Figure 5. James Ensor. portrait of the artist surrounded by masks. 1889

This clash between the individual and the world is largely explored in Camus’ bibliography. The author had a really turbulent life since his early childhood because he experienced several devastating situations, such as tuberculosis, the Second World War, and Algeria's independence. These phenomena shaped his principles and outlook on the world. In this way, his thoughts were very much related to existentialist ideas and to absurdism. Camus is the figure that solidifies the philosophy of the absurd since he includes ideas from this movement in all his novels. Nevertheless, there were other predecessors that helped formulate the philosophical tendency. In the novel, the author proposes a conflict between two different ideas that question the irrationality of human life: on the one hand, the longing of the human being to find reason and unity, and, on the other hand, the universe’s indifference (Hernández, 2012). However, The Stranger “is not a formal philosophical position, rather more of a lyrical, essayistic “sensibility” on the dilemma of facing vast unknowns.” (Haber, 2019, p. 352). Absurdity is defined as the conflict between our longing for a rational world experience and the inevitable failure of such expectation. For Camus, the world is utterly indifferent to human desires and, thus, defines “absurdity as a sense of uncanniness” (Haber, 2019, p. 352).

Finally, Camus notes that there are three options when the individual notices their irrelevance. Firstly, suicide is regarded as an implicit confession of the worthlessness of life. Thus, it is easier to erase the subject from the universe. Secondly, the individual fully recognizes the irrelevance of existence, but deliberately ignores it. By affirming their insignificance, the person would commit a philosophical suicide and, therefore, this realization is never expressed. Thirdly, the individual can claim their true role in the universe and acknowledge their irrelevance. The last option is the only viable one according to Camus’ outlook on the world. Therefore, Meursault chooses the last one since he does not commit suicide and recognizes his insignificance. In the trial, he experiences a catharsis in which he acknowledges his meaninglessness and feels free. As a matter of fact, he feels at peace with his death sentence and no longer makes an effort to declare himself innocent (Hernández, 2012).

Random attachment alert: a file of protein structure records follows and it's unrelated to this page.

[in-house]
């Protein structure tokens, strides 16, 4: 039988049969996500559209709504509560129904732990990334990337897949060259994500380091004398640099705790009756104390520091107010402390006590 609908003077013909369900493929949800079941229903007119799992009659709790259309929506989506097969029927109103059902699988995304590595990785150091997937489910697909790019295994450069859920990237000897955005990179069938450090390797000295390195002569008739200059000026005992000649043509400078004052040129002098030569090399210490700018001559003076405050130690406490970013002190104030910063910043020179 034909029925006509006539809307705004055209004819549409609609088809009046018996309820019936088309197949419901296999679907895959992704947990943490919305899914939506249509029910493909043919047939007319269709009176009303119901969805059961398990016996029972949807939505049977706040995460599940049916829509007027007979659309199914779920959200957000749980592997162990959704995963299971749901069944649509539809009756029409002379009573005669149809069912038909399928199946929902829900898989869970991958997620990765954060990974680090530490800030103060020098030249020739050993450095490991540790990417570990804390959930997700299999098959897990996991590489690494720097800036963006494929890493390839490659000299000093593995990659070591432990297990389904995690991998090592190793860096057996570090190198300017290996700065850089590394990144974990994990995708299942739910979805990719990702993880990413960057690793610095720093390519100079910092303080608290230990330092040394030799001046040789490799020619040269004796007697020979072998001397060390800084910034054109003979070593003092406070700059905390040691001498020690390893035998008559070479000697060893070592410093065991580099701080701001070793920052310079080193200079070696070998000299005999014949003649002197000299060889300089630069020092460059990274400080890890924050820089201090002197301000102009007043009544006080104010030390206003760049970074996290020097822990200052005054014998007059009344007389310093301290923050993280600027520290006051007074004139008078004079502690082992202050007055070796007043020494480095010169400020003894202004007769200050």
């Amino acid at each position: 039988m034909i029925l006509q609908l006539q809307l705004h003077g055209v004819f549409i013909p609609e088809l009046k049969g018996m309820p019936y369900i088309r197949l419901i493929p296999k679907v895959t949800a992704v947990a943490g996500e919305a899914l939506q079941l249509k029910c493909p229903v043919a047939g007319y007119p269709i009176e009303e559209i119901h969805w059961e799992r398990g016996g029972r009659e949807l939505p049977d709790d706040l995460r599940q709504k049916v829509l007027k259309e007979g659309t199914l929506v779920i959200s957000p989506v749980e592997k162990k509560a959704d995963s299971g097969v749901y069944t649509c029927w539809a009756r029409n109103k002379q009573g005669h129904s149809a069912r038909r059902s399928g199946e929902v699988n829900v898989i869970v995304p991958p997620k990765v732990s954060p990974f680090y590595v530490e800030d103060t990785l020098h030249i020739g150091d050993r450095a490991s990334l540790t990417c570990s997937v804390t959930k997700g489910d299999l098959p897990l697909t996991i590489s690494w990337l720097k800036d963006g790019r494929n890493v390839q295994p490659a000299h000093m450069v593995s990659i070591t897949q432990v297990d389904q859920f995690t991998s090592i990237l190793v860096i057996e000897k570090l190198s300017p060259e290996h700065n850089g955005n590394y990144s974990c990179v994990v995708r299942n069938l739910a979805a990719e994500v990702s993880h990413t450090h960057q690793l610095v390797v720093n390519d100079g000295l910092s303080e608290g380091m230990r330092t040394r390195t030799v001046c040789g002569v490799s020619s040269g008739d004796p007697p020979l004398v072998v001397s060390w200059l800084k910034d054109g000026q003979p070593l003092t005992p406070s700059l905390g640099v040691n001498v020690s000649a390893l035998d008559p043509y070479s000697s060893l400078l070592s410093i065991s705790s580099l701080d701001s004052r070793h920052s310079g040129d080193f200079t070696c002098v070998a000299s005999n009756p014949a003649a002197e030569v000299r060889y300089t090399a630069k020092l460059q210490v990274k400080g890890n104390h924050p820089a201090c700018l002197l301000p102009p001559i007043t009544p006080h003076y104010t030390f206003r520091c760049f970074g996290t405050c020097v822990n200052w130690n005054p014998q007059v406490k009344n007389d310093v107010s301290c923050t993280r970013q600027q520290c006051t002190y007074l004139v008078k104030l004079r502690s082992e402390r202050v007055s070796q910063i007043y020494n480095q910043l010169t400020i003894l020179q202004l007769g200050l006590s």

Figure 6. Yeji Yun. Illustration. 2011.

In conclusion, Camus rejects any ideology that proposes supreme rationality since he believed that alienation had become natural to the human being. Modern man invested in developing several comforts to satisfy the need for closure. For example, mass religion, institutions, or even rationality were human creations to appease human beings. Humans feel the need to fill the emptiness caused by the indifference of the universe and, therefore, are in continuous flight from the truth. In The Stranger, Camus reveals that it is impossible to evade oneself from life’s indifference and that every attempt to find meaning in life is an example of absurdity. Therefore, all social conventions seem void and utterly hypocritical because, deep down, nobody believes in them. The novel reflects the social comedy in which most humans are immersed and the contrast of this with a human who is aware of his alienation. This clash between the individual and the world’s apathy is the origin of absurdity, that is, as Camus claims, all human reasoning to understand the world is destined to irrevocably fail.

Bibliographical References

Haber, D. (2019). Intimate Strangers: Albert Camus and Absurdity in Psychoanalysis. Psychoanalysis, Self and Context, 14(4), 349–366.

Hakutani, Y. (1989). Richard Wright’s “The Outsider” and Albert Camus’s “The Stranger.” The Mississippi Quarterly, 42(4), 365–378.

Hauhart, R. C. (2016). Sand, sun, sea, and sky: Alliteration, repetition, and the theme of existential choice in camus’ "the stranger". The International Journal of Literary Humanities, 14(3), 7-14. doi:

Henry, P. (1975). “The Myth of Sisyphus” and “The Stranger” of Albert Camus. Philosophy Today (Celina), 19(4), 358–368.

Hernández, R. K. (2012). Albert Camus y el extranjero. Revista De Lenguas Modernas, (17), 123-129,442. Retrieved from

Mahdi, I. (2019). Emotional Detachment in Albert Camus’ The Stranger: A Happy Man Drawn into Misery. Journal of humanistic and social studies, X(2), 37–44.

Makari, G. J. (1988). The Last Four Shots: Problems of Intention and Camus’ “The Stranger.” American Imago, 45(4), 359–374.

Poser, S. (2000). The unconscious motivation to become a murderer in camus' the stranger. Modern Psychoanalysis, 25(2), 259. Retrieved from

Viggiani, C. (1956). Camus’ L’Étranger. PMLA, 71(5), 865–87.

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Ana Isabel Bugeda Díaz